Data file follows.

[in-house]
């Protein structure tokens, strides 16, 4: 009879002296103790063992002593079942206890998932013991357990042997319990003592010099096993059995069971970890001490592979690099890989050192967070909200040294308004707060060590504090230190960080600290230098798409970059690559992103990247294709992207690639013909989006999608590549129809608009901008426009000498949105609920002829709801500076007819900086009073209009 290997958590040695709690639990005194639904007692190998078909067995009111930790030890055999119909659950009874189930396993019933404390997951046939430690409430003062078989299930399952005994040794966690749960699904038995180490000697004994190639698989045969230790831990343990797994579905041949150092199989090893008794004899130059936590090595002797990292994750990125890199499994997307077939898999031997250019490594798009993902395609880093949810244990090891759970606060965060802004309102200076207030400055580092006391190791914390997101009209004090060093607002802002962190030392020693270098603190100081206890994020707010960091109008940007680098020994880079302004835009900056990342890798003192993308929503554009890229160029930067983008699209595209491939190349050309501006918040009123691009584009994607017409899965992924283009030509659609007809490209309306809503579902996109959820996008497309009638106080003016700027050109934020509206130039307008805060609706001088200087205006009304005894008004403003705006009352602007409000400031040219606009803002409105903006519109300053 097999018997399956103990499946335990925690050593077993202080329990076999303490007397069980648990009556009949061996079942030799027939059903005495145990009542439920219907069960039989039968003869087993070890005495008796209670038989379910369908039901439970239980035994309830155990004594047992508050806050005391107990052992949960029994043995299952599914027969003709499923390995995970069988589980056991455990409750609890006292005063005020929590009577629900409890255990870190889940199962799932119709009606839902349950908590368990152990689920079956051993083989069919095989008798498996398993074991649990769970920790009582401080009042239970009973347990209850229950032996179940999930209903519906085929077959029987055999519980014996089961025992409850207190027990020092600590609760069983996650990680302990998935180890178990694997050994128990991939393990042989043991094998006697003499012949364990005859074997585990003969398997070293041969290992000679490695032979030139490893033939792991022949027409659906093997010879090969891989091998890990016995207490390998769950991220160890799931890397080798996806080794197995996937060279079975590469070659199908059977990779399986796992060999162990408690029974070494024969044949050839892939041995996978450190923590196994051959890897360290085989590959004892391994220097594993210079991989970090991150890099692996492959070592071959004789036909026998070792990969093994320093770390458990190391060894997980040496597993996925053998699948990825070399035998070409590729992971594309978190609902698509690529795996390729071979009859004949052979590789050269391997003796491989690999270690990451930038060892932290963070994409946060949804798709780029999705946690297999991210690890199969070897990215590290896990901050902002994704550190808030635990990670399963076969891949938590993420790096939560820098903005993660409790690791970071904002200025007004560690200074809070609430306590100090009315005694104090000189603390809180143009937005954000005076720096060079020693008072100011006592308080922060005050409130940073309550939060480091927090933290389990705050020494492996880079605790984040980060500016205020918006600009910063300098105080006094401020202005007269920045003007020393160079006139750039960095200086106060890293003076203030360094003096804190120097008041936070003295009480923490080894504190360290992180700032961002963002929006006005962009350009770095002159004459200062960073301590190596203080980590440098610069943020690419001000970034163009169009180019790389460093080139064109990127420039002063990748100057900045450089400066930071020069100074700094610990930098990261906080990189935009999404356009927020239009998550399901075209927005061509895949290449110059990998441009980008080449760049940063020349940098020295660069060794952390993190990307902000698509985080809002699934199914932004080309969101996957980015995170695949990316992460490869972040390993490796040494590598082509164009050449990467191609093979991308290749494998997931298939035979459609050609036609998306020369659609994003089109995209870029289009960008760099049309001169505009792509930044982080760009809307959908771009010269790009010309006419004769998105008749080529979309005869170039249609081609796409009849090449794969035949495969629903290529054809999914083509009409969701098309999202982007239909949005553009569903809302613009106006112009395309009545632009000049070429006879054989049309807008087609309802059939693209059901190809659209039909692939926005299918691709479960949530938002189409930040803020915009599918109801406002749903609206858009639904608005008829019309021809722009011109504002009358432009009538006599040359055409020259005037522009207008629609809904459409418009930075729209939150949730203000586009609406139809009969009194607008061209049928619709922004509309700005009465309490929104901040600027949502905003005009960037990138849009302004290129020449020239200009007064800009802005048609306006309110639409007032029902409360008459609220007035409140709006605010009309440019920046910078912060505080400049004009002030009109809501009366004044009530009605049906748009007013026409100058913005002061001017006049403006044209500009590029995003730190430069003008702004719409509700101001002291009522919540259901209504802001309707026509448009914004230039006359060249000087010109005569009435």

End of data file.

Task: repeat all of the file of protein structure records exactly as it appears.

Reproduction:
[in-house]
């Protein structure tokens, strides 16, 4: 009879002296103790063992002593079942206890998932013991357990042997319990003592010099096993059995069971970890001490592979690099890989050192967070909200040294308004707060060590504090230190960080600290230098798409970059690559992103990247294709992207690639013909989006999608590549129809608009901008426009000498949105609920002829709801500076007819900086009073209009 290997958590040695709690639990005194639904007692190998078909067995009111930790030890055999119909659950009874189930396993019933404390997951046939430690409430003062078989299930399952005994040794966690749960699904038995180490000697004994190639698989045969230790831990343990797994579905041949150092199989090893008794004899130059936590090595002797990292994750990125890199499994997307077939898999031997250019490594798009993902395609880093949810244990090891759970606060965060802004309102200076207030400055580092006391190791914390997101009209004090060093607002802002962190030392020693270098603190100081206890994020707010960091109008940007680098020994880079302004835009900056990342890798003192993308929503554009890229160029930067983008699209595209491939190349050309501006918040009123691009584009994607017409899965992924283009030509659609007809490209309306809503579902996109959820996008497309009638106080003016700027050109934020509206130039307008805060609706001088200087205006009304005894008004403003705006009352602007409000400031040219606009803002409105903006519109300053 097999018997399956103990499946335990925690050593077993202080329990076999303490007397069980648990009556009949061996079942030799027939059903005495145990009542439920219907069960039989039968003869087993070890005495008796209670038989379910369908039901439970239980035994309830155990004594047992508050806050005391107990052992949960029994043995299952599914027969003709499923390995995970069988589980056991455990409750609890006292005063005020929590009577629900409890255990870190889940199962799932119709009606839902349950908590368990152990689920079956051993083989069919095989008798498996398993074991649990769970920790009582401080009042239970009973347990209850229950032996179940999930209903519906085929077959029987055999519980014996089961025992409850207190027990020092600590609760069983996650990680302990998935180890178990694997050994128990991939393990042989043991094998006697003499012949364990005859074997585990003969398997070293041969290992000679490695032979030139490893033939792991022949027409659906093997010879090969891989091998890990016995207490390998769950991220160890799931890397080798996806080794197995996937060279079975590469070659199908059977990779399986796992060999162990408690029974070494024969044949050839892939041995996978450190923590196994051959890897360290085989590959004892391994220097594993210079991989970090991150890099692996492959070592071959004789036909026998070792990969093994320093770390458990190391060894997980040496597993996925053998699948990825070399035998070409590729992971594309978190609902698509690529795996390729071979009859004949052979590789050269391997003796491989690999270690990451930038060892932290963070994409946060949804798709780029999705946690297999991210690890199969070897990215590290896990901050902002994704550190808030635990990670399963076969891949938590993420790096939560820098903005993660409790690791970071904002200025007004560690200074809070609430306590100090009315005694104090000189603390809180143009937005954000005076720096060079020693008072100011006592308080922060005050409130940073309550939060480091927090933290389990705050020494492996880079605790984040980060500016205020918006600009910063300098105080006094401020202005007269920045003007020393160079006139750039960095200086106060890293003076203030360094003096804190120097008041936070003295009480923490080894504190360290992180700032961002963002929006006005962009350009770095002159004459200062960073301590190596203080980590440098610069943020690419001000970034163009169009180019790389460093080139064109990127420039002063990748100057900045450089400066930071020069100074700094610990930098990261906080990189935009999404356009927020239009998550399901075209927005061509895949290449110059990998441009980008080449760049940063020349940098020295660069060794952390993190990307902000698509985080809002699934199914932004080309969101996957980015995170695949990316992460490869972040390993490796040494590598082509164009050449990467191609093979991308290749494998997931298939035979459609050609036609998306020369659609994003089109995209870029289009960008760099049309001169505009792509930044982080760009809307959908771009010269790009010309006419004769998105008749080529979309005869170039249609081609796409009849090449794969035949495969629903290529054809999914083509009409969701098309999202982007239909949005553009569903809302613009106006112009395309009545632009000049070429006879054989049309807008087609309802059939693209059901190809659209039909692939926005299918691709479960949530938002189409930040803020915009599918109801406002749903609206858009639904608005008829019309021809722009011109504002009358432009009538006599040359055409020259005037522009207008629609809904459409418009930075729209939150949730203000586009609406139809009969009194607008061209049928619709922004509309700005009465309490929104901040600027949502905003005009960037990138849009302004290129020449020239200009007064800009802005048609306006309110639409007032029902409360008459609220007035409140709006605010009309440019920046910078912060505080400049004009002030009109809501009366004044009530009605049906748009007013026409100058913005002061001017006049403006044209500009590029995003730190430069003008702004719409509700101001002291009522919540259901209504802001309707026509448009914004230039006359060249000087010109005569009435």